Reviewer #2: Comments to the Author This manuscript describes the results from genetic analysis of 6 genes causative of hemophagocytic lymphohistiocytosis (HLH) in 265 patients of Chinese origin. Considering the large number of patients studied and the fact that 6 genes were tested in all patients, this manuscript provides a good overview of the genetic architecture of primary HLH in China, which might help future diagnostics of patients from this area. Response: We very much appreciate your positive and valuable comments on the scientific merit of our manuscript.

    Major comments: A. A table including all the variants identified should be provided. The table should include HGVS nomenclature, frequency in ExAC/gnomAD, ACMG classification (see comment below) and should indicate whether the variant has been previously reported in FHL. Response: We have added a table (Table 2) in our revised manuscript which listed the results of gene sequencing in all patients with variants (n=87), including their sex, age at diagnosis, the HGVS nomenclature, zygosity and ACMG classification of their variants. The frequencies of variants in population databases (1000 Genomes Project, ExAC, gnomAD) and references in which the variants have been reported in FHL are also shown.

    B. The authors state in the methods that a frequency of 1% was used as cut-off for separating SNPs from “mutations”. It is arguably whether variants with a frequency close to 1% can be considered rare enough to be pathogenic. Hence the importance to present frequency data for all variants reported. Response: Indeed, assessing the frequency of a variant in a control or general population is useful in assessing its potential pathogenicity. For example, absent from controls (or at extremely low frequency if recessive) in 1000 Genomes Project or ExAC is a moderate evidence of pathogenicity, while allele frequency >5% in 1000 Genomes Project or ExAC is a stand-alone evidence of benign impact1. Therefore, the frequency data in population databases (1000 Genomes Project, ExAC, gnomAD) for all variants detected in the present study are listed in Table 2 in the revised manuscript.

    C. The authors should avoid the term “mutation” and refer instead to “variants” which can be described as “pathogenic”, “likely pathogenic” and “of uncertain significance”. The reported variants should be classified according to ACMG recommendations in order to facilitate their clinical interpretation in case they would be found in additional patients once this paper will be. ACMG classification should be included in the table with all variants (see first comment). Response: Thanks for your suggestion. The terms “mutation” and “polymorphism” have been replaced by the term “variant” with some modifiers (pathogenic, likely pathogenic, uncertain significance, likely benign, or benign) in the revised manuscript. And the ACMG classification for all variants reported in the present study has been listed in Table 2 in our revised manuscript.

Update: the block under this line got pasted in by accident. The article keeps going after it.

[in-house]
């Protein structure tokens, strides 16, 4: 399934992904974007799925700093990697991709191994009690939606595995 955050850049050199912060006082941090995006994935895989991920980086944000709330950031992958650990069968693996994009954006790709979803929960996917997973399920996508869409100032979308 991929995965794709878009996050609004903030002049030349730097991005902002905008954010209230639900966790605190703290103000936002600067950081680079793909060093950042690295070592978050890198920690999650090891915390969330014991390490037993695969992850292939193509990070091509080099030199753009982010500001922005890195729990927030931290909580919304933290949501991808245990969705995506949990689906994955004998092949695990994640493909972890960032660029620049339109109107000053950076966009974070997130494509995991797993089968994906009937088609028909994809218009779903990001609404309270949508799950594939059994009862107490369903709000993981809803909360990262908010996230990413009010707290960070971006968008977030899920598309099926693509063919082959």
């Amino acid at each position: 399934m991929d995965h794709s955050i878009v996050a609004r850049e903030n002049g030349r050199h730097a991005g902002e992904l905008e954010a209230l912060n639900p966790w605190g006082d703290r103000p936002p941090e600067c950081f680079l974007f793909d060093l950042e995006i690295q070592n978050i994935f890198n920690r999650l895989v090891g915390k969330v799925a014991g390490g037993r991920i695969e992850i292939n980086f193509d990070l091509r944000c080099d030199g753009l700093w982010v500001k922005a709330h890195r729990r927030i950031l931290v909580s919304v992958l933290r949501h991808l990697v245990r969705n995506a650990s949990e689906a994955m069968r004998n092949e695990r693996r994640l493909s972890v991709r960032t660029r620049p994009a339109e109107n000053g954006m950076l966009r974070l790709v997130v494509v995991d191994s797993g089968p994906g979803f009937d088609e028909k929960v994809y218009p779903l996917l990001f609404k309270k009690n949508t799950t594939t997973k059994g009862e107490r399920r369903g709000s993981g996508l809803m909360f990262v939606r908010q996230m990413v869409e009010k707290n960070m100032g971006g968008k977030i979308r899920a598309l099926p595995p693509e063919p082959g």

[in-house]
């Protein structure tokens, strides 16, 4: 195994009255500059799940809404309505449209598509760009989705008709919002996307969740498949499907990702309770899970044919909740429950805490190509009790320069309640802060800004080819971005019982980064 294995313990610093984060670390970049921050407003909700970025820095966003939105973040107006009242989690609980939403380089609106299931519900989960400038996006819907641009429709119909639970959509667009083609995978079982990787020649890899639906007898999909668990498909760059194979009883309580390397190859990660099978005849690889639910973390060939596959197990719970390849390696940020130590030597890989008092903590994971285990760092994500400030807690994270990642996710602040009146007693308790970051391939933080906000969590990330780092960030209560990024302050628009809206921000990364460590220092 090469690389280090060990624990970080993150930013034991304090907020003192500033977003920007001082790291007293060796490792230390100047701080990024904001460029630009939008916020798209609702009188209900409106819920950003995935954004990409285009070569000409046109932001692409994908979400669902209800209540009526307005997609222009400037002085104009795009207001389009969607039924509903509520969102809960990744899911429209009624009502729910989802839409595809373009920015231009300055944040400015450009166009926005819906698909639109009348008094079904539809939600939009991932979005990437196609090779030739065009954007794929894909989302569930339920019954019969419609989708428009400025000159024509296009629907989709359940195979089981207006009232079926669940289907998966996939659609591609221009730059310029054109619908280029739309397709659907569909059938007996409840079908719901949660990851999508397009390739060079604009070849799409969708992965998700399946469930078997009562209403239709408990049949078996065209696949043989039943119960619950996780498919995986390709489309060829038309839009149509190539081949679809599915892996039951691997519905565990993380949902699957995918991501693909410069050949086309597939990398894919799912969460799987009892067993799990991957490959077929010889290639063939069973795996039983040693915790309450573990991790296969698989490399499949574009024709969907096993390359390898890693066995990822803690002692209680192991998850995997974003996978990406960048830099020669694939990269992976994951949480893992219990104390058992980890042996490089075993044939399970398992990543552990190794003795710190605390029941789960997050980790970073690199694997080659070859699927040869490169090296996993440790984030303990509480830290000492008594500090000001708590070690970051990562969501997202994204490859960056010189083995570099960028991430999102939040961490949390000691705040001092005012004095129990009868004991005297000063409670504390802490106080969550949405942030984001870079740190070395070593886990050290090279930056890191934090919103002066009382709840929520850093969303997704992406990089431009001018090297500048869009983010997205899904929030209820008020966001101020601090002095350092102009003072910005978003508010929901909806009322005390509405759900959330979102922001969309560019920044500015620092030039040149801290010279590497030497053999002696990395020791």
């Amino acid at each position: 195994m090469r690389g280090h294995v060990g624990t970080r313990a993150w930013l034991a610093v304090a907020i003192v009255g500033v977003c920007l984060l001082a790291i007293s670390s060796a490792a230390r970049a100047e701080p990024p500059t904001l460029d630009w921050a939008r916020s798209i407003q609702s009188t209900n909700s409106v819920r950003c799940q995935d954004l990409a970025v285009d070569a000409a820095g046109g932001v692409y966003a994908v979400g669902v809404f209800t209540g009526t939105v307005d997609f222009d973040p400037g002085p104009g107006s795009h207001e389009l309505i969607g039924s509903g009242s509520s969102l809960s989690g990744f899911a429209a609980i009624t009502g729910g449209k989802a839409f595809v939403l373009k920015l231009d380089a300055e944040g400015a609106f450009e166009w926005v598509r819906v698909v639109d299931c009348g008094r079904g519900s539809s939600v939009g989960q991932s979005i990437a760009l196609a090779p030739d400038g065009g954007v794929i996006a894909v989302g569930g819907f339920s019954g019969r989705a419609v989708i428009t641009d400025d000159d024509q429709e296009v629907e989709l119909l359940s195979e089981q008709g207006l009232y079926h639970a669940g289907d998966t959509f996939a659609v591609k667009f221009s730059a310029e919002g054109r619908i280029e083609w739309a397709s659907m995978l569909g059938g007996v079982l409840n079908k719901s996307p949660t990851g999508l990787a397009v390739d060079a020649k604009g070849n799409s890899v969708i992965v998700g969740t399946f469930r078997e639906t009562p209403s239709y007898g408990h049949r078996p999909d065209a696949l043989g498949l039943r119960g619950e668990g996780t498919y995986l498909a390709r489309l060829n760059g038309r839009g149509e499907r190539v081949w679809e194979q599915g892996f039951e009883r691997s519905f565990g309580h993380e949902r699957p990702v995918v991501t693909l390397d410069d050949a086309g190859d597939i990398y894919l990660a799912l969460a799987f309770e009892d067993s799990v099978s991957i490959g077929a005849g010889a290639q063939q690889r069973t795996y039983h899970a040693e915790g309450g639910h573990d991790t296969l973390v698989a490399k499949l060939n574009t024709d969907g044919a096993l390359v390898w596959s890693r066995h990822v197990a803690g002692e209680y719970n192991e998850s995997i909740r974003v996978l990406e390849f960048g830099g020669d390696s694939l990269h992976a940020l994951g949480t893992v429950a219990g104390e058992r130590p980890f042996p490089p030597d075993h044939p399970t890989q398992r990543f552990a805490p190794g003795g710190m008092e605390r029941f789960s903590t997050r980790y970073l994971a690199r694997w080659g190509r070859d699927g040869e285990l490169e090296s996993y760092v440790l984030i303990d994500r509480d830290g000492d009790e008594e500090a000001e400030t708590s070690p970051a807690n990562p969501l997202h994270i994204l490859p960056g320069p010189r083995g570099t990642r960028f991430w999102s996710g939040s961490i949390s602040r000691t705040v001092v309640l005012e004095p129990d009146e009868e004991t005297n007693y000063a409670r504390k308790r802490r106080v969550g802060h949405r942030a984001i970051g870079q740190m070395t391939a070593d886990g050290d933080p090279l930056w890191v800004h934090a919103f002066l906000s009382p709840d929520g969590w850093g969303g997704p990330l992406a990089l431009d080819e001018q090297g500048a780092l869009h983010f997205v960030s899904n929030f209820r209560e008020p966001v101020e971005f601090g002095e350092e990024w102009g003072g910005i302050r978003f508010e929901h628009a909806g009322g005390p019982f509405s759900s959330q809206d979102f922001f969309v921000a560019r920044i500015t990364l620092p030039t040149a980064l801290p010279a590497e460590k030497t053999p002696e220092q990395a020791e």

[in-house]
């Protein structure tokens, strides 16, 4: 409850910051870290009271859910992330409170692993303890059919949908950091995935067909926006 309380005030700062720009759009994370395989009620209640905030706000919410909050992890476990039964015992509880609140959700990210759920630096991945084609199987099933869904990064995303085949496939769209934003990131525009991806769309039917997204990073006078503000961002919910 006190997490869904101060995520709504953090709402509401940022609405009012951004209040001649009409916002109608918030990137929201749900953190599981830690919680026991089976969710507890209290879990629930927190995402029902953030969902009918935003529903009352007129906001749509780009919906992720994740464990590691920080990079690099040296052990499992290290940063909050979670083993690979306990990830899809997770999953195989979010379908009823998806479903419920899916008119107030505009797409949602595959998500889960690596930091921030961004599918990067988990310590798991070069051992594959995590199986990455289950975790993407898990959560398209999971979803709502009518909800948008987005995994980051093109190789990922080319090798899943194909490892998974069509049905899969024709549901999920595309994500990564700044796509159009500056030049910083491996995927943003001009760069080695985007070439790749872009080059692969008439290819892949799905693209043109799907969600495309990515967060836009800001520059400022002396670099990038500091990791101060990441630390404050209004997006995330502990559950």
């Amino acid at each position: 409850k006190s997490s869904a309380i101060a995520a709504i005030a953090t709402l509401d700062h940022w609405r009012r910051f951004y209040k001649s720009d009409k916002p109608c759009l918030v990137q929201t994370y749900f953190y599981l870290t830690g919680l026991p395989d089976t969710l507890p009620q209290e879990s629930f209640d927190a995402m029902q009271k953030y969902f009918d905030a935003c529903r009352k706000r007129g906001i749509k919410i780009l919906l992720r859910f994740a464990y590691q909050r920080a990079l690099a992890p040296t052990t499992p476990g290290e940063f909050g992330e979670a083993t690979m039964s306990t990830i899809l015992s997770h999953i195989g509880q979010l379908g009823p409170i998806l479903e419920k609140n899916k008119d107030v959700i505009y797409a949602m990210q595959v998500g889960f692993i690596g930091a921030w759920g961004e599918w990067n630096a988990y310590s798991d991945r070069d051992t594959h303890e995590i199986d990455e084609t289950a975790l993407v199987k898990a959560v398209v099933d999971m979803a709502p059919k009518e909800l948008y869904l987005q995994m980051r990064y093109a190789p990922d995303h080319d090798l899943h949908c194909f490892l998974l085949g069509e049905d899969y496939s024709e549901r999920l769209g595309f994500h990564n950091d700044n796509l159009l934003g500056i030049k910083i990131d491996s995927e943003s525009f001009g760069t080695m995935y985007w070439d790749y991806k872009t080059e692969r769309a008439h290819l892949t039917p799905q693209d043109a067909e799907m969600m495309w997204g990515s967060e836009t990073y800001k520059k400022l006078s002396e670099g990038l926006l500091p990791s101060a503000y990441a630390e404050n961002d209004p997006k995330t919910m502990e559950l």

D. Familial HLH caused by mutations in PRF1, UNC13D, STX11, and STXBP2 is traditionally autosomal recessive. The reviewer is aware of reports of monoallelic variants in patients with secondary HLH, but there is not yet enough evidence to define cases with monoallelic variants as primary HLH. The authors should therefore report the patients with biallelic pathogenic variants separately from patients with only monoallelic variants. The % of cases with primary HLH should only include cases with biallelic variants. Authors should also modify their figures accordingly. Response: We are sorry that we did not modify our manuscript according to this suggestion. Our reasons are as follows and relevant content are stated in the Discussion of the revised manuscript: 1. We did not emphasize primary HLH in this study because the distinction between primary and secondary forms of HLH is becoming blurred. Severity of disease and the identification of an infectious agent do not discriminate between genetic and acquired forms of HLH. Age is helpful to some extent, but a minority of children <1 year of age have acquired HLH, and also older age does not reliably exclude genetic HLH. Impaired NK cell cytotoxicity is a characteristic finding in FHL, however, normal activity does not exclude either. Moreover, decreased function of NK cells has been also observed in patients with acquired HLH2. 2. Although most FHL patients harbor biallelic germline mutations, some individuals harbor only a single mutant allele. In these latter individuals, it is unclear whether and how heterozygous mutations lead to disease. Consequently, these patients are often classified as having “secondary” HLH. However, such a classification is problematic because the therapeutic approaches required for primary and secondary HLH are widely divergent, with primary HLH requiring treatment with chemoimmunotherapeutic agents followed by allogeneic hematopoietic stem cell transplantation, and secondary HLH requiring a much less intensive approach or even no therapy3. 3. There is growing evidence that monoallelic variants can also contribute to HLH. For example, Spessott et al.3 reported that the R65W or R65Q variant in STXBP2 act as dominant negatives that interfere with the release of lytic granules and thus lead to FHL-5. 4. Some patients with FHL have been found to carry a monoallelic variant in one or more HLH-associated genes4,5. These observations suggest the possibility that other types of variants (eg, gross insertions/deletions, complex rearrangements, variants in noncoding regions) in the other “normal” allele are not able to be detected by normal sequencing of the exons and exon/intron boundaries or that these patients possess variants in additional genes that contribute to the development of HLH. The discovery of deep intronic variants (c.118-308C>T and c.118-307G>A) and 253-kb inversion straddling UNC13D in FHL patients who have monoallelic variants in UNC13D, and the digenic mode of inheritance of FHL suggested by Zhang et al. gradually confirm the above speculations, and provide new ideas for the study of genetic factors in the development of HLH5-7.